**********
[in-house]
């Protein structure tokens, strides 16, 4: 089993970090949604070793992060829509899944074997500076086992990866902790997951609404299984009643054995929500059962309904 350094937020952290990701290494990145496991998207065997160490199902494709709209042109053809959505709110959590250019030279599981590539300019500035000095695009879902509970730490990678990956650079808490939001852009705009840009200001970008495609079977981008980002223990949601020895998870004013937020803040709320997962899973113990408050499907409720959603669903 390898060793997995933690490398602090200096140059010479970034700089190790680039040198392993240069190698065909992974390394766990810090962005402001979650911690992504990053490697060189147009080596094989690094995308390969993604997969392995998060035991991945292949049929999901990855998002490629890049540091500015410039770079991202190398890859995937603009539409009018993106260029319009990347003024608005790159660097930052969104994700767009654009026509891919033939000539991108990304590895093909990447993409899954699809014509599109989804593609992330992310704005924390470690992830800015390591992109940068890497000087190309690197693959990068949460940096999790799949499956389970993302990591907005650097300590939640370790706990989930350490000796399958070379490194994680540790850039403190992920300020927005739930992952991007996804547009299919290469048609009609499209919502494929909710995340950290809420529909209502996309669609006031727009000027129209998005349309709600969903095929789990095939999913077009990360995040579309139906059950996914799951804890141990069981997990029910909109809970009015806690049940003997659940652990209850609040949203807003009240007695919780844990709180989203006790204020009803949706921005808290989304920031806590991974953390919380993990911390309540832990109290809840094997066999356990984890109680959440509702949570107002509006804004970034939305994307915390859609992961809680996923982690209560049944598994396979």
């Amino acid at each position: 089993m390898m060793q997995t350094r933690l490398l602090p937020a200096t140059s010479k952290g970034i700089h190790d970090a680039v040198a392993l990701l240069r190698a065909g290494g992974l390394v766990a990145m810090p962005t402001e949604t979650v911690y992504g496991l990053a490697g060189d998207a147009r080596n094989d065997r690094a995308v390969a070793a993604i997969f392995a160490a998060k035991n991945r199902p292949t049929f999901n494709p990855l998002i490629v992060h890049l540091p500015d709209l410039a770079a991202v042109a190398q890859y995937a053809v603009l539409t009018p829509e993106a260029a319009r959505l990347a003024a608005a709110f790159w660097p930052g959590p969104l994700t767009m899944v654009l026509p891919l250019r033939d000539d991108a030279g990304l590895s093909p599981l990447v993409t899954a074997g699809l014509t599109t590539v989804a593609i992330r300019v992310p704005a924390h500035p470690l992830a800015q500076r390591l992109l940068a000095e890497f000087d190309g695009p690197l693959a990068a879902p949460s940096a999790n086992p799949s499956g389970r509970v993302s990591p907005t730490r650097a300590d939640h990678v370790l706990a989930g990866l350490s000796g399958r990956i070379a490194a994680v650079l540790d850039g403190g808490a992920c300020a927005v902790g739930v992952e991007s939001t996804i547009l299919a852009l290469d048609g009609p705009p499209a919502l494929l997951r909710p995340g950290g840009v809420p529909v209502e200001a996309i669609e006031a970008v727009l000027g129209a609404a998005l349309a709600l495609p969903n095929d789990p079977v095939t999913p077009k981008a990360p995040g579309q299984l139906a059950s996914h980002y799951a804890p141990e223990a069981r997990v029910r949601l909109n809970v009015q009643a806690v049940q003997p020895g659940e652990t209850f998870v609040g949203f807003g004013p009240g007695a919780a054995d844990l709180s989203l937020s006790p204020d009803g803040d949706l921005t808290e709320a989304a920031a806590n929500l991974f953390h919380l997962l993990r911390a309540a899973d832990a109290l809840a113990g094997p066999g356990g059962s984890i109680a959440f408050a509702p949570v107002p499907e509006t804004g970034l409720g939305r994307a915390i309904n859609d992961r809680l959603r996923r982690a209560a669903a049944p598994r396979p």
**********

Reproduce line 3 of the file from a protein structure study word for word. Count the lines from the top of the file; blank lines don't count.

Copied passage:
């Amino acid at each position: 089993m390898m060793q997995t350094r933690l490398l602090p937020a200096t140059s010479k952290g970034i700089h190790d970090a680039v040198a392993l990701l240069r190698a065909g290494g992974l390394v766990a990145m810090p962005t402001e949604t979650v911690y992504g496991l990053a490697g060189d998207a147009r080596n094989d065997r690094a995308v390969a070793a993604i997969f392995a160490a998060k035991n991945r199902p292949t049929f999901n494709p990855l998002i490629v992060h890049l540091p500015d709209l410039a770079a991202v042109a190398q890859y995937a053809v603009l539409t009018p829509e993106a260029a319009r959505l990347a003024a608005a709110f790159w660097p930052g959590p969104l994700t767009m899944v654009l026509p891919l250019r033939d000539d991108a030279g990304l590895s093909p599981l990447v993409t899954a074997g699809l014509t599109t590539v989804a593609i992330r300019v992310p704005a924390h500035p470690l992830a800015q500076r390591l992109l940068a000095e890497f000087d190309g695009p690197l693959a990068a879902p949460s940096a999790n086992p799949s499956g389970r509970v993302s990591p907005t730490r650097a300590d939640h990678v370790l706990a989930g990866l350490s000796g399958r990956i070379a490194a994680v650079l540790d850039g403190g808490a992920c300020a927005v902790g739930v992952e991007s939001t996804i547009l299919a852009l290469d048609g009609p705009p499209a919502l494929l997951r909710p995340g950290g840009v809420p529909v209502e200001a996309i669609e006031a970008v727009l000027g129209a609404a998005l349309a709600l495609p969903n095929d789990p079977v095939t999913p077009k981008a990360p995040g579309q299984l139906a059950s996914h980002y799951a804890p141990e223990a069981r997990v029910r949601l909109n809970v009015q009643a806690v049940q003997p020895g659940e652990t209850f998870v609040g949203f807003g004013p009240g007695a919780a054995d844990l709180s989203l937020s006790p204020d009803g803040d949706l921005t808290e709320a989304a920031a806590n929500l991974f953390h919380l997962l993990r911390a309540a899973d832990a109290l809840a113990g094997p066999g356990g059962s984890i109680a959440f408050a509702p949570v107002p499907e509006t804004g970034l409720g939305r994307a915390i309904n859609d992961r809680l959603r996923r982690a209560a669903a049944p598994r396979p």